I left St Maires de la Mer and Antoine after lunch and drove north to Dieulefit. On the way, I stopped in Vaison La Romaine. Here is a little tip. Taking the Autoroute is not always the shortest way. I drove via Arles and Avignon (and no, I did not dance on the bridge). But, I did take a short break near the Palais des Papes. My Pink Lady was pleased to be on display and be admired by the locals.

I wanted to continue and drove on to Vaison. I was curious to find out if the Roman ruins are as spectacular as people say they are.

They are.

Sitting in the Roman ruins was an experience. I couldn’t help thinking of the old classic films Ben Hur and of course, Russel Crowe in the Gladiator and that wonderful film, The Last Days of Pompeii. The women in their flowing white dresses, the orgies, the men in their tunics, showing their muscles, makes me melt…ah well!

Geneviève had told me about potteries in Dieulefit, and even the name is strange. God fits it. What? The town or beautiful pottery? There was only one thing to do, explore. I pushed on and finally arrived in the late afternoon.

My hotel room was a little on the small side, but comfortable. It was modern and offered me a pleasant view of the village. For one night it was OK.

But the magic was in the Spa area. It had the usual, a sauna, a swimming pool, but what got me excited was the Hammam. While I love my car and driving it on scenic routes through beautiful countryside, it does take a toll on my back and my “bootie”. So, surrendering myself to the gentle torture of capable hands reorganizing my back was pure heaven, “God’s Fit” – Dieu Le Fit. It all made sense.

Feeling heavenly, my stomach wanted to have the same treatment, and off to the Bistro, we went.

Reading the menu, the words “Poke Bowl” poked me, or rather my stomach. It turned out to be sushi rice, spring salad and 64° eggs.

What on earth were they?

I asked the waiter for an explanation, and it goes something like this: it is an egg, cooked at precisely 64° for 45 minutes to an hour. And it is NOT a hard-boiled egg. When it arrived, the white was coagulated with the texture of a flan and the yellow had the texture of unctuous butter. Different and quite good.

A cheesecake with limes with a scoop of raspberry sorbet followed by an espresso gave me the necessary heaviness for me to sink deep in my soft pillows.

The next morning, after breakfast, I decided to explore the second part of God’s local creation here.

The potteries.

Strolling around town, I have to admit, there are LOTS of potteries here. But I saw one item in the window of a pottery, and I wanted it.

The shop was airy and bright. Clean lines, and not overflowing with objects. Céline was there, and she explained to me that they were a cooperative of nine individual potters, all women, and each creating their work with their own unique style.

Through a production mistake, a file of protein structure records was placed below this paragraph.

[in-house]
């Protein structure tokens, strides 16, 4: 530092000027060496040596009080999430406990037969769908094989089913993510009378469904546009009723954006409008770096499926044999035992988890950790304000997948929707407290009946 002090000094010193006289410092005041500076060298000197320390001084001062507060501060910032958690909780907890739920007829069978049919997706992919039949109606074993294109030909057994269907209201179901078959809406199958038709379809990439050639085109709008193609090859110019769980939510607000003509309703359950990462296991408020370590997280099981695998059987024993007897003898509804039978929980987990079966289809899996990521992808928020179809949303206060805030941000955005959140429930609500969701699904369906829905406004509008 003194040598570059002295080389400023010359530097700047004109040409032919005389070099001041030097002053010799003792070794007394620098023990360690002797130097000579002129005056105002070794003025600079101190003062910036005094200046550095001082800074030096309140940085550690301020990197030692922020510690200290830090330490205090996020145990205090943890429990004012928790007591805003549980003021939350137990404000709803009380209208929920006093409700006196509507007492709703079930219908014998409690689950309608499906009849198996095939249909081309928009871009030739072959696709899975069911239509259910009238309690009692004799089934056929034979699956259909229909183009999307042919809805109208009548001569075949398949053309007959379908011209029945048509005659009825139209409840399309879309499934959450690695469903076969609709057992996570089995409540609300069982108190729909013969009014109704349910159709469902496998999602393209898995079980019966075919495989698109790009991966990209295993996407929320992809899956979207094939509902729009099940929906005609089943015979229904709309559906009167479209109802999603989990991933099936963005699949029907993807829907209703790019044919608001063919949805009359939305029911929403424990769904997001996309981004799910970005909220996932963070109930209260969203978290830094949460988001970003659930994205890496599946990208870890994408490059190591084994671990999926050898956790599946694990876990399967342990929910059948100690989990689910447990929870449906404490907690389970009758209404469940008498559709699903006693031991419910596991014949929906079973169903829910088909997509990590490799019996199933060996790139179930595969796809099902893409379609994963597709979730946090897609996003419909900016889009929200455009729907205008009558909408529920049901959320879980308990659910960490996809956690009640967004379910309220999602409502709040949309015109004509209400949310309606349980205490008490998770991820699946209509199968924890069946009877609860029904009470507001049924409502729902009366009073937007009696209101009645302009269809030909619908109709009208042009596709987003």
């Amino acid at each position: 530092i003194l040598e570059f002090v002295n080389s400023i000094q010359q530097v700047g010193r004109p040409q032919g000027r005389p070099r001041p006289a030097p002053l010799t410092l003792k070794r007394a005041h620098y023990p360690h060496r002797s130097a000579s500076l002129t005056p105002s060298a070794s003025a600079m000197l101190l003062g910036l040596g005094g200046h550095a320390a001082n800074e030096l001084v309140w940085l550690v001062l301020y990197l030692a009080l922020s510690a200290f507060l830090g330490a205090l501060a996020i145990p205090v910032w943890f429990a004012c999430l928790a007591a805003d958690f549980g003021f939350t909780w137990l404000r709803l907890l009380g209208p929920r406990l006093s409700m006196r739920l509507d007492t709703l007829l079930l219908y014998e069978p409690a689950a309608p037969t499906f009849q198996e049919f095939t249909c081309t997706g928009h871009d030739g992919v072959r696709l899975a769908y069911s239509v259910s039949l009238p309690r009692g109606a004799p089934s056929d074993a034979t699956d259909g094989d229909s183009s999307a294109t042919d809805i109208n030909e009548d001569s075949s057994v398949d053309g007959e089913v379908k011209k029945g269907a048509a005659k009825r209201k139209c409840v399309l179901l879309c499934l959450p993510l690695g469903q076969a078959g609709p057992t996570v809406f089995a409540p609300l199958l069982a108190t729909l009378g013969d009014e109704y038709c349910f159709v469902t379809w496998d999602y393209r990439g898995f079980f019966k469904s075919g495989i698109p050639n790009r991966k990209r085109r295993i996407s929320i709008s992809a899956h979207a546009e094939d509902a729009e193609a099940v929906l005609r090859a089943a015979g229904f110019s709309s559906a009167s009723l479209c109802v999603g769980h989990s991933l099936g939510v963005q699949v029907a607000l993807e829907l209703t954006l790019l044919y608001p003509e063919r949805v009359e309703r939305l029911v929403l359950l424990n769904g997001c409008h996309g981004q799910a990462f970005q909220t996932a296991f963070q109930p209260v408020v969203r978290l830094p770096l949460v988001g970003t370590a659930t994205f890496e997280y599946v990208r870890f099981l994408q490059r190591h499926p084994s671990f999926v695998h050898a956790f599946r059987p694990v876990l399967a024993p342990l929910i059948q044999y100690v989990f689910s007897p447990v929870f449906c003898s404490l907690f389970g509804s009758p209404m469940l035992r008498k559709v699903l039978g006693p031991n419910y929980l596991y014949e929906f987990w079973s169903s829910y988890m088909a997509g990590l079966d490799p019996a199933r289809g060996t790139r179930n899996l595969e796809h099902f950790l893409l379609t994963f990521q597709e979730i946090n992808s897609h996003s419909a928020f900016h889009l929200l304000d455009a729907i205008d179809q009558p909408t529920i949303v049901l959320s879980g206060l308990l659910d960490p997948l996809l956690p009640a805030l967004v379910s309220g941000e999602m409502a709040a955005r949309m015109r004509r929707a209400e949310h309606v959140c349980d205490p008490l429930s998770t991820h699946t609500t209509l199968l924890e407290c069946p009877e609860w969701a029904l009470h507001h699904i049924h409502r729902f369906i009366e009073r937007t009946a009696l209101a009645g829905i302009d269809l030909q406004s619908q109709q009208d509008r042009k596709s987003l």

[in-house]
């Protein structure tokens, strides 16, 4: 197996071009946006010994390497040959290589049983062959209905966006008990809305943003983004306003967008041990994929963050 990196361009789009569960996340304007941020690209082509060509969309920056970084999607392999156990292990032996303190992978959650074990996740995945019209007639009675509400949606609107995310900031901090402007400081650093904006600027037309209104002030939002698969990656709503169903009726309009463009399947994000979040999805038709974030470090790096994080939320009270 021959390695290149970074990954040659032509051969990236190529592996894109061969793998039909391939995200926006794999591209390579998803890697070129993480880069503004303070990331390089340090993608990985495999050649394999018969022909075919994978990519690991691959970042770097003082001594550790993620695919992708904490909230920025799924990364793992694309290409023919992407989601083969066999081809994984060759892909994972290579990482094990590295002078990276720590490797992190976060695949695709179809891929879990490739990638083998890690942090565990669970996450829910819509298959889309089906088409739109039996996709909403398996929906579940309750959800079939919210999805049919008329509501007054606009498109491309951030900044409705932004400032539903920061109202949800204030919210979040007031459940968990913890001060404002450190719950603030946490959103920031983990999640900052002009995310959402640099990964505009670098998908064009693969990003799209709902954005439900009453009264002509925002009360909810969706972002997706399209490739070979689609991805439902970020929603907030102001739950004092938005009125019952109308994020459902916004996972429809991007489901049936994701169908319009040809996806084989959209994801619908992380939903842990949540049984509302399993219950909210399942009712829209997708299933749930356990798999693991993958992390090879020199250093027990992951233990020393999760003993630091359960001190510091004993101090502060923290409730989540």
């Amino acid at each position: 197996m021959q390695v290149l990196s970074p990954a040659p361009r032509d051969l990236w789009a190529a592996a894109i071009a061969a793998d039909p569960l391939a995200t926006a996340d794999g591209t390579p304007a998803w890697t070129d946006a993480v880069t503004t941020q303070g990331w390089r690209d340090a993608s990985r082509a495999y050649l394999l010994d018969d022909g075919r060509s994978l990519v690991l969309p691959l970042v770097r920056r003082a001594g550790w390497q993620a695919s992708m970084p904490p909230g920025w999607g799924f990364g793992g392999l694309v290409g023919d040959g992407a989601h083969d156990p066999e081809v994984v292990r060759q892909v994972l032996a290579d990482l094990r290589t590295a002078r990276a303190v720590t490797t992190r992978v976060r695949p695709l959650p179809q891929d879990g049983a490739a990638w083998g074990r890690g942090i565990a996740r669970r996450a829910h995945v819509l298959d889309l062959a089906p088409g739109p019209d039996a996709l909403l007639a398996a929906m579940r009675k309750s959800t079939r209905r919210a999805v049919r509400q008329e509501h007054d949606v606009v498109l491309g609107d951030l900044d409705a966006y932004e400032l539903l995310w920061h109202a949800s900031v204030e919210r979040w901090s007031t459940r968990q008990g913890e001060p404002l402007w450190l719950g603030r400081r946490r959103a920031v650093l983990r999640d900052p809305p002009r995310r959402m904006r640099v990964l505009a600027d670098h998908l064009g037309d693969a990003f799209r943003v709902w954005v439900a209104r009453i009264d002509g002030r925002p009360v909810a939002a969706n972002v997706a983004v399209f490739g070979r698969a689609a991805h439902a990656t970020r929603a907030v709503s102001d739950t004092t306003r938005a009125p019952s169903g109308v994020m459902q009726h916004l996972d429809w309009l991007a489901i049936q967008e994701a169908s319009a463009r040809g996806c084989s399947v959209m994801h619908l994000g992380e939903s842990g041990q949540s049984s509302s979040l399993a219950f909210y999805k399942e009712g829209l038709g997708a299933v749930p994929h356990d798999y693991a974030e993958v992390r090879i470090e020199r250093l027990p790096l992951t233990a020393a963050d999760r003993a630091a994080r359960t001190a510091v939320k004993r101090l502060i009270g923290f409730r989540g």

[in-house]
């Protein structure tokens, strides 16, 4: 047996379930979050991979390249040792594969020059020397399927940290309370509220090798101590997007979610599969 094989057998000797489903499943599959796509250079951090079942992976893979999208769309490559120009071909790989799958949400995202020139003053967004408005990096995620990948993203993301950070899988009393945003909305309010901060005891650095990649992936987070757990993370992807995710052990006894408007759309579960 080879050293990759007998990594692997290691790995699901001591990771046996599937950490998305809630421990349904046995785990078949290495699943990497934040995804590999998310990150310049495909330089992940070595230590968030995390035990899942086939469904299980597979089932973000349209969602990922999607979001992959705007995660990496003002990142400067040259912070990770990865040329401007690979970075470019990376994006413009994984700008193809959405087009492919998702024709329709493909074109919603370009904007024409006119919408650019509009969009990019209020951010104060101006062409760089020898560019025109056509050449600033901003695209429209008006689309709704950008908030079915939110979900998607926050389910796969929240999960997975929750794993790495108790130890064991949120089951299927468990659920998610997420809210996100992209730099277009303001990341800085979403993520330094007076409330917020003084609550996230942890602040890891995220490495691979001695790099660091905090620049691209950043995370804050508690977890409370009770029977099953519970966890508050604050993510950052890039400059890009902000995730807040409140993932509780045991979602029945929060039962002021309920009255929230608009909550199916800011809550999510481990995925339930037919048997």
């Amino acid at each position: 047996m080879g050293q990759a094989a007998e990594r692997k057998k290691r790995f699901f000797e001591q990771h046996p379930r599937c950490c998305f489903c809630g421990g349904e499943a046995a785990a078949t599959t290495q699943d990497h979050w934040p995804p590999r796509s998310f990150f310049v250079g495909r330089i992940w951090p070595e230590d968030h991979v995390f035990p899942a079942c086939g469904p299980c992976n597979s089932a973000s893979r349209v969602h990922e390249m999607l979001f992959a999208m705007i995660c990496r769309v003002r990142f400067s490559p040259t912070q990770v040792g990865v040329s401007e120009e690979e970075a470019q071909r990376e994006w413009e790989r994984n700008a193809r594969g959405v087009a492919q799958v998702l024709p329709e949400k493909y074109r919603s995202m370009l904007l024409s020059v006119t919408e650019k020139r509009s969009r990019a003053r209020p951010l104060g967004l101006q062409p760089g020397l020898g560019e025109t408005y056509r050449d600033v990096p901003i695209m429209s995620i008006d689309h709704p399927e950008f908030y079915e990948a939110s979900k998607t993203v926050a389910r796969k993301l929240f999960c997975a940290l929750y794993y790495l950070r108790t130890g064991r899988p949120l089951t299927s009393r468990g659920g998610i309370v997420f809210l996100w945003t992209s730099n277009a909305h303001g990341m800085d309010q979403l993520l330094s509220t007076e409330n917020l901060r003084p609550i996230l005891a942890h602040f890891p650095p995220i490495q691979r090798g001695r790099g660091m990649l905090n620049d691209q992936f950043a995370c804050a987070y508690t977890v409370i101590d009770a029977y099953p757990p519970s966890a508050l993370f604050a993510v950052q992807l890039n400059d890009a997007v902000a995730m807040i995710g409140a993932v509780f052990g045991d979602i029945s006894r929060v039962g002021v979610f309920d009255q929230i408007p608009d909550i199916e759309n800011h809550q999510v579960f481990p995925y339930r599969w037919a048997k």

“For example, if you look at this, what the potter has done is superimpose enamels and created a piece rich in contrasts, and raw colours and then covered it with a satiny glaze.” she explained to me.

“This one looks nice”, I said, holding up a blue and white bowl. “Reminds me a little of Delft Pottery.”

“Ah yes,” said Céline, “this is certainly a different approach. It’s one of my favourites because she really brings it to life. She aspires to make her porcelain poetic, but still reflect everyday pleasures and life. She wants to express a delightful fragrance of enchanting encounters and wonders.”

I was beginning to get confused here.

“Can you feel the dance of the waves and an invitation to travel?”, asked Céline.

I stared at the vase and decided it was time to leave. This was all getting a little too arty for my nature. But, there was quite a variety of things to look at. I had a look around and found the colours were strong and vibrant, with lots of yellows, blues, and greens in a gentle sort of way. It is kind to the eyes. This was a far cry from some of the other things I had seen here. This was not your olive-patterned tourist pottery, this was art. But they also organise exhibitions and events of other potters in the region.

Without the crazy explanations, it was actually quite impressive.

Something was beginning to stir inside me. These artists presented their work which reflected daily life and pleasure. Perhaps, I could extend that to the decorations of my buffets. Some of these objects were real eye-catchers which could help transport my clients into the sumptuous world of food. It would be different from the usual vases and flowers as a centrepiece.

Oh dear, was I becoming arty too?

I have to say, in the end, everything was pleasing to the eyes. It was with a slight tinge of sadness that I had to leave. But lunch was still 2 hours away, and I wanted to get there on time.

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